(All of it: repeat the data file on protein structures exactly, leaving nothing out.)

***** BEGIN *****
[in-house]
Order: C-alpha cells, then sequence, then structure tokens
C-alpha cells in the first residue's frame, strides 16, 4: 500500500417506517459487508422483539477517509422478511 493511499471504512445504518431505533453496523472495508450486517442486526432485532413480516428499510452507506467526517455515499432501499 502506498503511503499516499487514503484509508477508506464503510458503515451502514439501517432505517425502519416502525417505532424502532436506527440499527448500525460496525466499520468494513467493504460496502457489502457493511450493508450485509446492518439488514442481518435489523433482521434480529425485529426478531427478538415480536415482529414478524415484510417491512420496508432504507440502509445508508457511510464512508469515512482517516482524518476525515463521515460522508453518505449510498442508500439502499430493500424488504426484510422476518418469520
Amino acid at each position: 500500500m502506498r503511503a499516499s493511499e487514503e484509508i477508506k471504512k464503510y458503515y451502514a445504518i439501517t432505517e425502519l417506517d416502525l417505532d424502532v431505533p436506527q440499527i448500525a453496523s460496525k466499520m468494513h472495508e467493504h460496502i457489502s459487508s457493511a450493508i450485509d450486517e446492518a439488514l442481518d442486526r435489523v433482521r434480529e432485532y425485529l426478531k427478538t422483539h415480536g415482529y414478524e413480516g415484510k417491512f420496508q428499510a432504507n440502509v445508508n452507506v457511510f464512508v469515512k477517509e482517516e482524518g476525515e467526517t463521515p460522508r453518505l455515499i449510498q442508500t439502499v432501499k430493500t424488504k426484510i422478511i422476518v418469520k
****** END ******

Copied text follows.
[in-house]
Order: C-alpha cells, then sequence, then structure tokens
C-alpha cells in the first residue's frame, strides 16, 4: 500500500417506517459487508422483539477517509422478511 493511499471504512445504518431505533453496523472495508450486517442486526432485532413480516428499510452507506467526517455515499432501499 502506498503511503499516499487514503484509508477508506464503510458503515451502514439501517432505517425502519416502525417505532424502532436506527440499527448500525460496525466499520468494513467493504460496502457489502457493511450493508450485509446492518439488514442481518435489523433482521434480529425485529426478531427478538415480536415482529414478524415484510417491512420496508432504507440502509445508508457511510464512508469515512482517516482524518476525515463521515460522508453518505449510498442508500439502499430493500424488504426484510422476518418469520
Amino acid at each position: 500500500m502506498r503511503a499516499s493511499e487514503e484509508i477508506k471504512k464503510y458503515y451502514a445504518i439501517t432505517e425502519l417506517d416502525l417505532d424502532v431505533p436506527q440499527i448500525a453496523s460496525k466499520m468494513h472495508e467493504h460496502i457489502s459487508s457493511a450493508i450485509d450486517e446492518a439488514l442481518d442486526r435489523v433482521r434480529e432485532y425485529l426478531k427478538t422483539h415480536g415482529y414478524e413480516g415484510k417491512f420496508q428499510a432504507n440502509v445508508n452507506v457511510f464512508v469515512k477517509e482517516e482524518g476525515e467526517t463521515p460522508r453518505l455515499i449510498q442508500t439502499v432501499k430493500t424488504k426484510i422478511i422476518v418469520k